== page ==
Lab Report

Abstract

In this experiment, we measured subjective awareness by estimating the magnitude of perceptual illusions. In the perceptual illusions, big and small dots can be perceived to be different in size when presented by a standard dot. Two identical dots can also be perceived to be of different sizes when they are surrounded by smaller or larger dots. This size contrast illusion is known as Ebbinghaus Illusion, and it has a strong perceptual effect. In the experiment, we measure the subjective awareness among individuals by estimating the magnitude of perceptual illusions. We argue that when perception is subjected to the influence of large and smaller dots displays, the dots surrounding the baseline dot are also influential. This hypothesis was tested among 154 subjects who were asked to identify the size of the black dots and the ‘standard’, ‘small’, and ‘large’ inducers from the illustrations. The results showed that the perceptual estimation of the size of the black dots was influenced by illusion. The discussion analyses the results on the basis of perceptual illusions and how it influences subjective awareness among participants. 

Introduction

The magnitude of perceptual illusions can be used to measure the subjective awareness as the stronger the perceptual illusion, the greater the impact of subjective awareness. Attributes of an object are processed differently according to the task that is involved (Maruya, Holcombe, & Nishisa, 2013). There has been an increasing number of studies that involve visual illusions whereby some attributes of an object, for example, size, length or orientation are altered according to how an object is placed. Visual illusions can be useful in revealing the distinct functional pathways of the human brain as perception depends on the context of an object (Pavani, Boscagli, Benvenuti, Rabuffetti, & Farne, 1999).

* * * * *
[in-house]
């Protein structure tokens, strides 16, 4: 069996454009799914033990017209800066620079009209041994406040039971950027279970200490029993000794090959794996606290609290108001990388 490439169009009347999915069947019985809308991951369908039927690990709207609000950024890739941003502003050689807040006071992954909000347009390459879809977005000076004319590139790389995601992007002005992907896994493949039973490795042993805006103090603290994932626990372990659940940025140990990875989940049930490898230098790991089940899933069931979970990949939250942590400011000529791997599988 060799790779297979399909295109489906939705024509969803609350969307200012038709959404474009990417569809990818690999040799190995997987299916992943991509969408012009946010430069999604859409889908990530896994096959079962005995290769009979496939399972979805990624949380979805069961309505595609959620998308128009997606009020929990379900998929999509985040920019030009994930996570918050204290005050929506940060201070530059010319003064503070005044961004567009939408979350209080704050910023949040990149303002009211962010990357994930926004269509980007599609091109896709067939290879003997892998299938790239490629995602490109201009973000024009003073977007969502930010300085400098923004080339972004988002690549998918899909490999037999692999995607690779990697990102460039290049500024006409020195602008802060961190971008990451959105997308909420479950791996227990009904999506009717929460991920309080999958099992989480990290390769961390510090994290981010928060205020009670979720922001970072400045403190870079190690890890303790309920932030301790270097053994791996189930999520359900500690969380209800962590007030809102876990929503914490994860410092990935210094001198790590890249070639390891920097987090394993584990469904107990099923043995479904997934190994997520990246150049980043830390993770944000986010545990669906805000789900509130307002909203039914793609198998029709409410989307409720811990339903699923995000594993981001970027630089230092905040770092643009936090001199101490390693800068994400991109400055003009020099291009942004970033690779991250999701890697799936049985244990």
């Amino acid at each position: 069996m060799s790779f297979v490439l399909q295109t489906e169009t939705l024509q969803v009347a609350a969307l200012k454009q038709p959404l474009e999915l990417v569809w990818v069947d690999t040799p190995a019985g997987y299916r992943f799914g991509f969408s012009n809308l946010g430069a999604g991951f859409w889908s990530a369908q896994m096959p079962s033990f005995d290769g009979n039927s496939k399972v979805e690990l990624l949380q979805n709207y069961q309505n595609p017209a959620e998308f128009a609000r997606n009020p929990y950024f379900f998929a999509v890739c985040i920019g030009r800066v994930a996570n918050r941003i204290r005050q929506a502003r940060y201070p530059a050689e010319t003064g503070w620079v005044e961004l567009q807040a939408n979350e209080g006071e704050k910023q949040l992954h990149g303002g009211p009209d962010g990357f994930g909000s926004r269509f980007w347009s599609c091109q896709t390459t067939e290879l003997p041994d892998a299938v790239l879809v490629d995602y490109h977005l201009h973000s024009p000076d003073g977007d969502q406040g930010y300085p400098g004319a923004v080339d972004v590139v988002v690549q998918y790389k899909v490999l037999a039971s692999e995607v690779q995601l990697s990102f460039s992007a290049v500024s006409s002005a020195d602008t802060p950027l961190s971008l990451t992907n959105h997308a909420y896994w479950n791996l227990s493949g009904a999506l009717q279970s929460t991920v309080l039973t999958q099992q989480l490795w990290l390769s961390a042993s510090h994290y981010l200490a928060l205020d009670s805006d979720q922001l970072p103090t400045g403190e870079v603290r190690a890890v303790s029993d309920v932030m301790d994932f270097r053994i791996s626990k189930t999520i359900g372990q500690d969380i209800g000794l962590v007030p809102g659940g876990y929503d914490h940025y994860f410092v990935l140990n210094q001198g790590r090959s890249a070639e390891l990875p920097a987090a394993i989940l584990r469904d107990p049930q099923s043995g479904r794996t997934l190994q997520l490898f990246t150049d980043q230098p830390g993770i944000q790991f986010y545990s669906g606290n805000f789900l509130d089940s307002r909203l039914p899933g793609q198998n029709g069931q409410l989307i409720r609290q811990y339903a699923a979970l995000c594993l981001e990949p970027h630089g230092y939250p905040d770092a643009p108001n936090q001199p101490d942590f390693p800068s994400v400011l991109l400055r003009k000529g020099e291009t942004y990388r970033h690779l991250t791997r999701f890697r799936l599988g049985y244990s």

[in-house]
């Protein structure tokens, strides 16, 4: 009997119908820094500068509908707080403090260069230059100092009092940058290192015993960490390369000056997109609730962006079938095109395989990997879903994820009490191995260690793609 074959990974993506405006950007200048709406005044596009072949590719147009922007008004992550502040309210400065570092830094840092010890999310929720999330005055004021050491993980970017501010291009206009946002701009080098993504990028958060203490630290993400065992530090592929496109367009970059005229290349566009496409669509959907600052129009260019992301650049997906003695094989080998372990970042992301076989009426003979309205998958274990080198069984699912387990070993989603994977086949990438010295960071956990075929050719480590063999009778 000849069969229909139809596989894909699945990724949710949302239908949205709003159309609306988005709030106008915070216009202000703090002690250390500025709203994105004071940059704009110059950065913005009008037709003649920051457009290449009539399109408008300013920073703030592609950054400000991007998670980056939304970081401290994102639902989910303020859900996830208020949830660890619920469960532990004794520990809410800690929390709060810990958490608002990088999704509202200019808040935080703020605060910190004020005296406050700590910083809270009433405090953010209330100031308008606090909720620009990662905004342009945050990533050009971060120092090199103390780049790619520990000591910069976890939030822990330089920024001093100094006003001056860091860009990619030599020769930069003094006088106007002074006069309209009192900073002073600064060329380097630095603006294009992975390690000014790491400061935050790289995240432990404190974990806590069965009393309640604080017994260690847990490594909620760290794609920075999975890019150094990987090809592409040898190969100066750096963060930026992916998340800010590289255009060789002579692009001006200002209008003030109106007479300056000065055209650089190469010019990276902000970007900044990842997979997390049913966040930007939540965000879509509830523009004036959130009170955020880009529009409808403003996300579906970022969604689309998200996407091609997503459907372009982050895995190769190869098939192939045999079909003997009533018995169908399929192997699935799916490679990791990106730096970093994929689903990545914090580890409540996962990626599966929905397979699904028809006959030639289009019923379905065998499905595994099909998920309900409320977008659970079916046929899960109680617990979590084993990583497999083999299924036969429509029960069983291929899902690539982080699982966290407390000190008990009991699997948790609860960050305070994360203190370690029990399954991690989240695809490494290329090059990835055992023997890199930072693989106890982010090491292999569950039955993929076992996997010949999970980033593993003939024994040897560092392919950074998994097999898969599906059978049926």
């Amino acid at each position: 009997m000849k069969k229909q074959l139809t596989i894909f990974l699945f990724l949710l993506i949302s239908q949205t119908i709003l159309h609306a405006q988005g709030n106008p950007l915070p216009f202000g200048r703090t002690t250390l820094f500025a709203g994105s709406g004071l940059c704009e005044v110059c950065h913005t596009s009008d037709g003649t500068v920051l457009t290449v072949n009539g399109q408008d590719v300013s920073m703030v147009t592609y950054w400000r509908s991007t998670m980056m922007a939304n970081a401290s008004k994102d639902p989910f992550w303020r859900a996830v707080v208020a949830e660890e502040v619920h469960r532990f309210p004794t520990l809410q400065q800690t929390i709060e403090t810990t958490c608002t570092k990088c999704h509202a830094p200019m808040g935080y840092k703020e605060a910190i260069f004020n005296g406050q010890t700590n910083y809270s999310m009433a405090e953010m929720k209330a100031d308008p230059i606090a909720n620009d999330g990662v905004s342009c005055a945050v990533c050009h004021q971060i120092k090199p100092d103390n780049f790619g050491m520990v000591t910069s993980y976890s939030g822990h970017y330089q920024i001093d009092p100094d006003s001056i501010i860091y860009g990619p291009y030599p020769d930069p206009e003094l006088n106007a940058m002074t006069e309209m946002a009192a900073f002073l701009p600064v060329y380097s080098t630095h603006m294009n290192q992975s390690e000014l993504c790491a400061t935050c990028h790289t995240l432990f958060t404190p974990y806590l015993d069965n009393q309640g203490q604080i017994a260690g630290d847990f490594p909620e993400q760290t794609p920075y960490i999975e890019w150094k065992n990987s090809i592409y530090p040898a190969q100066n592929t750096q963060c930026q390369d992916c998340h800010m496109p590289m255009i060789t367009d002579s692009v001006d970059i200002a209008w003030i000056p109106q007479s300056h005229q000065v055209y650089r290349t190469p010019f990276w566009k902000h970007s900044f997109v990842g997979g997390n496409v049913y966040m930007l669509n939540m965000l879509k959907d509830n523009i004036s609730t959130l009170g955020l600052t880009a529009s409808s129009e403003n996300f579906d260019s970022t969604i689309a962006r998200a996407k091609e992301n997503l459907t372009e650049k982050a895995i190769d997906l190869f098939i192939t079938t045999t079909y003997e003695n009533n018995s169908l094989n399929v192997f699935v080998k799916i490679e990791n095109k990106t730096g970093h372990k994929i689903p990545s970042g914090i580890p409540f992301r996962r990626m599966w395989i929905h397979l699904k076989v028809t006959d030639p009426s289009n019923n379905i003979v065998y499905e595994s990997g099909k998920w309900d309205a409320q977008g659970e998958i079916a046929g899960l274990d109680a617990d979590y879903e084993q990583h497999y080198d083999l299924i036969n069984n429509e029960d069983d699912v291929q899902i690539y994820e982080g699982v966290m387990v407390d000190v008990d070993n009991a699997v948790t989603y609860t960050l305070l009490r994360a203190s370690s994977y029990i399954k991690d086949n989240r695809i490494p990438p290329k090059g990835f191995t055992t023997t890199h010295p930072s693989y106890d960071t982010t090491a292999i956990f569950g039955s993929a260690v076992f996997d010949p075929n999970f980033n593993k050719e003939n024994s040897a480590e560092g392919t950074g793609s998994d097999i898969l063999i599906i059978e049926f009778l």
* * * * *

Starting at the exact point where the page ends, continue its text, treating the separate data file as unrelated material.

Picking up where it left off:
In a visual experiment, the relationship between objects is vital for object recognition as the context provides the information that allows the objects attributes to remain constant across different viewing conditions. In a study by Bridgeman, Kirch and Sperling (1981), subjects were asked to manually point at a fixed target surrounded by a frame. As the frame was moved, the fixed target appeared to be moving in the opposite direction. Despite this strong illusion, subjects were still able to point out the actual location of the fixed target. 

In another study by Aglioti and colleagues (1995), three dimensional version of Ebbinghaus Illusion circles were presented, and subjects were required to identify whether the discs were the same or different and grasp the discs. When the target discs were equal in size, the subjects reported that the disc surrounded by smaller discs was larger than the disc surrounded by larger circles. When the disc surrounded by smaller circles was 2.5 times larger than the disc surrounded by larger circles, the subjects perceived the discs to be equal in size.